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THF 47

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John Hyatt

on 15 May 2017

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Transcript of THF 47

THF 47
Fundamentals of Coaching
Critique a Psychology paper
Specifically, the application of SDT to designing an autonomy - supportive motivational climate.
Australia's two mens relay teams for the 2004 Olympic Games.
Motivation produces outcomes (cognitive, behaviors and affect) and, therefore, understanding motivation is pivotal to initiating and maintaining others to act in various contexts, such as sport.
SDT is a major social cognitive theory of motivation and influences the following:
Continuum of motivation
Intrinsic -------------------- Amotivation (lack of interest)

Deci and Ryan, 1985
EM - Extrinsic Motivation
Non SDEM - ________
SDEM - _________
Coercive Coach asks his athletes to do Hill Sprints
How does that make your athletes feel?
Research on expert athletes has repeatedly shown that talent development is dependent upon quality Coaching (Bloom, 1985; Cote, Baker, and Abernethy, 2003)
The atmosphere that was created in the preparation of the two relay teams for Athens was consistent with SDT and the autonomy-supportive coaching behaviors proposed by Mageau and Vallerand (2003)
Coach or Athlete centered promotes opportunities for high quality sports performance???
Motivational Climate
MacNamara (2010) states psychological factors underpin an athletes potential and can transform them into a top - class performer.
Clifford J.Mallett, 2005
The Role of Psychological Characteristics
in Facilitating the Pathway to Elite Performance
Part 1: Identifying Mental Skills and Behaviors
A range of psychological factors effect performance.

Battle Mode 2vs2 - Can you list them... 2 mins, the pair with the most wins.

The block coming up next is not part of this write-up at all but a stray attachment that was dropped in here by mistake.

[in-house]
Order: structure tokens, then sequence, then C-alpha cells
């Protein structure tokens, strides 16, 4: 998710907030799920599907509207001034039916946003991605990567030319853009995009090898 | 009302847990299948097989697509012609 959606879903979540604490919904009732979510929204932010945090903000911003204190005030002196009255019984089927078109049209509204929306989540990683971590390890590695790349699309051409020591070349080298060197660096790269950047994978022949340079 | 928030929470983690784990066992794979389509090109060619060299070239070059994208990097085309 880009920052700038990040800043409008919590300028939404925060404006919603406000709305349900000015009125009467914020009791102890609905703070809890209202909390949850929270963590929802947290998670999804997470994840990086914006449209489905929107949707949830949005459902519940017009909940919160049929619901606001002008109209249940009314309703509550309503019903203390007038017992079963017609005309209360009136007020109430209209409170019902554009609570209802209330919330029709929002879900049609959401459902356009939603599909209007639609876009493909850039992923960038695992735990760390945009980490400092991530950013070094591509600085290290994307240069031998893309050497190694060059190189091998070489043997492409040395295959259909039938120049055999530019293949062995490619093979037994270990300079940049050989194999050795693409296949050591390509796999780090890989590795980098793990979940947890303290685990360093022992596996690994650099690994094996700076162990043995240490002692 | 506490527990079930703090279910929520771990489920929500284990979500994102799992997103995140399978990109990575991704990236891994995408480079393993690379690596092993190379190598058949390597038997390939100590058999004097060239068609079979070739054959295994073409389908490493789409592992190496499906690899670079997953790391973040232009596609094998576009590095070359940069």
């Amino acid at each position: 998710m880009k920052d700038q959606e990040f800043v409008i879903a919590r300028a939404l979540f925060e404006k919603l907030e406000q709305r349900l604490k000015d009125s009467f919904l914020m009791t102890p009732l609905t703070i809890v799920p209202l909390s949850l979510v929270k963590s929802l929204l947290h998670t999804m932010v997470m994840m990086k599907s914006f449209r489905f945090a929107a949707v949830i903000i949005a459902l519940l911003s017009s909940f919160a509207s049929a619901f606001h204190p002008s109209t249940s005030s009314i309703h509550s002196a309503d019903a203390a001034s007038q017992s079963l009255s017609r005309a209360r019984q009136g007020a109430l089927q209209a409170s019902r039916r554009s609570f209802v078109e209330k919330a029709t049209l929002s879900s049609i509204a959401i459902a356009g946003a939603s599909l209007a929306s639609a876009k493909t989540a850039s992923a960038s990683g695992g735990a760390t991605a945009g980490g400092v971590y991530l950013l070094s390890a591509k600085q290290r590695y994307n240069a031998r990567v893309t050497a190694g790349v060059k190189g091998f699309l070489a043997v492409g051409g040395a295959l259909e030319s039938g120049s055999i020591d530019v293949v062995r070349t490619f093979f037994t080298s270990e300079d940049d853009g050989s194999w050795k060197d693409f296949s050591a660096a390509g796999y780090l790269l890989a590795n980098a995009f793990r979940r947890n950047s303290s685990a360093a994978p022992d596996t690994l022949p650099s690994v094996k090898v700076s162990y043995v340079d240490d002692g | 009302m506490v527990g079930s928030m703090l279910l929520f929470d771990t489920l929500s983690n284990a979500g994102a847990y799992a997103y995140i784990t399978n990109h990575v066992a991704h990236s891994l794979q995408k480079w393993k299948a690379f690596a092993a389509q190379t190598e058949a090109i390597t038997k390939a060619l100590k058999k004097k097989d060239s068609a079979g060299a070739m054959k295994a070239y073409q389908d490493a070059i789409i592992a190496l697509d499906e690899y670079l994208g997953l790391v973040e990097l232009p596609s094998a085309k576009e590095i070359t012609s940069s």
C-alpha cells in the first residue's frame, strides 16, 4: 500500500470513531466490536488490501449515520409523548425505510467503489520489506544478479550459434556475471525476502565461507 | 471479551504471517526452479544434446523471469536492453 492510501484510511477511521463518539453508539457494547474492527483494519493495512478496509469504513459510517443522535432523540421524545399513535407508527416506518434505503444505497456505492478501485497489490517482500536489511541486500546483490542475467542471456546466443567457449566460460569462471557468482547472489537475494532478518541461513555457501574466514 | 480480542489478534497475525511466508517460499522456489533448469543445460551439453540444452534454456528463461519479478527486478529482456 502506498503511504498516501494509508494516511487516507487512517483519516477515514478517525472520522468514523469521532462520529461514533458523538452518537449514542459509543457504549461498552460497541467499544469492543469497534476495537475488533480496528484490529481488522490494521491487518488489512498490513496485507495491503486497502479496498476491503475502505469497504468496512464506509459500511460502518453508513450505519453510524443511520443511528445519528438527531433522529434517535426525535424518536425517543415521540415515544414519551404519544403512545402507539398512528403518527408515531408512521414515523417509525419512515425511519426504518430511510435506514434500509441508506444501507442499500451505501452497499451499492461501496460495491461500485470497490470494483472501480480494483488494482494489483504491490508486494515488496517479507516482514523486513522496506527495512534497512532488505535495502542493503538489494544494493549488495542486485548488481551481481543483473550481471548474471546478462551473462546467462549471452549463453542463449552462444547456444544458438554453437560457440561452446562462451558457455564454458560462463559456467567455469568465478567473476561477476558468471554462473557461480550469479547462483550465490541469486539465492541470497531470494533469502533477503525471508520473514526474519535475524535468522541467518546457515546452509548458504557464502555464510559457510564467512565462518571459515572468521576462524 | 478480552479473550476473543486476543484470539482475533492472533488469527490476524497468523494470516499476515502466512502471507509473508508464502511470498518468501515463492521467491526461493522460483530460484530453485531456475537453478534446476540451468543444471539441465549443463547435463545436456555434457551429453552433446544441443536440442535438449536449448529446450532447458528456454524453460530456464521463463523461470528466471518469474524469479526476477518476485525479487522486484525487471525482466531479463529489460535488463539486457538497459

The Purpose
Of part one of this two-part investigation was to explore the attributes that facilitate the successful development of athletes from initial involvement to achieving and maintaining world-class status.
Seven elite athletes and a parent of each of these athletes were interviewed regarding their own (their son’s/ daughter’s) development in sport. Data were content
analyzed using a grounded theory approach.
Isn't "Sporting achievement multidimensional?"
What does this quote mean?
Is this contradicting the research in the study?
psychological factors were highlighted as the key determinants of those who emerged as talented and maintained excellence.

Accordingly, we suggest that talent identification and development programs should place greater emphasis on the advancement and application of psychological behaviors at an early stage to optimize both the development and performance of athletes.
Orlick and Partington (1998), for example,
identified psychological “success factors” (e.g., high level of commitment, long and short term goals, imagery, focus, pre- and in-competition plans) that distinguished
successful athletes from their less successful counterparts.
Gould and colleagues found that successful Olympic athletes were more committed and focused, and engaged in more extensive mental preparation than
less successful performers (Gould, Diffenbach, & Moffett, 2002).
Durand-Bush and Salmela’s work (2002) with
Olympic and World champions. They identified, among others, self-confidence and motivation as salient psychological characteristics of these elite athletes. In addition, these champions employed imagery and self-talk to both prepare for competition and to remain focused during high-level performances.
Factors Perceived to Underpin Initial Involvement in Sport
Factors Perceived to Underpin Progression in Sport
Psychological Characteristics as Determinants of
Influence of family members
This led to skill development
These findings support considerable evidence in the literature that families appear to play a crucial role in socializing individuals into sport (Baker & Horton, 2004).
Range of Sports and Skills
A consistent finding throughout the interviews was the extent to which psychological
attributes were highlighted as a, if not the, crucial factor underpinning successful
development (cf. Bompa, 1999).
What about physical attributes?
Awareness of what is required
Realistic evaluations
Desire to prove ones self.
Being Unique
Coping with being chased - 'staying there'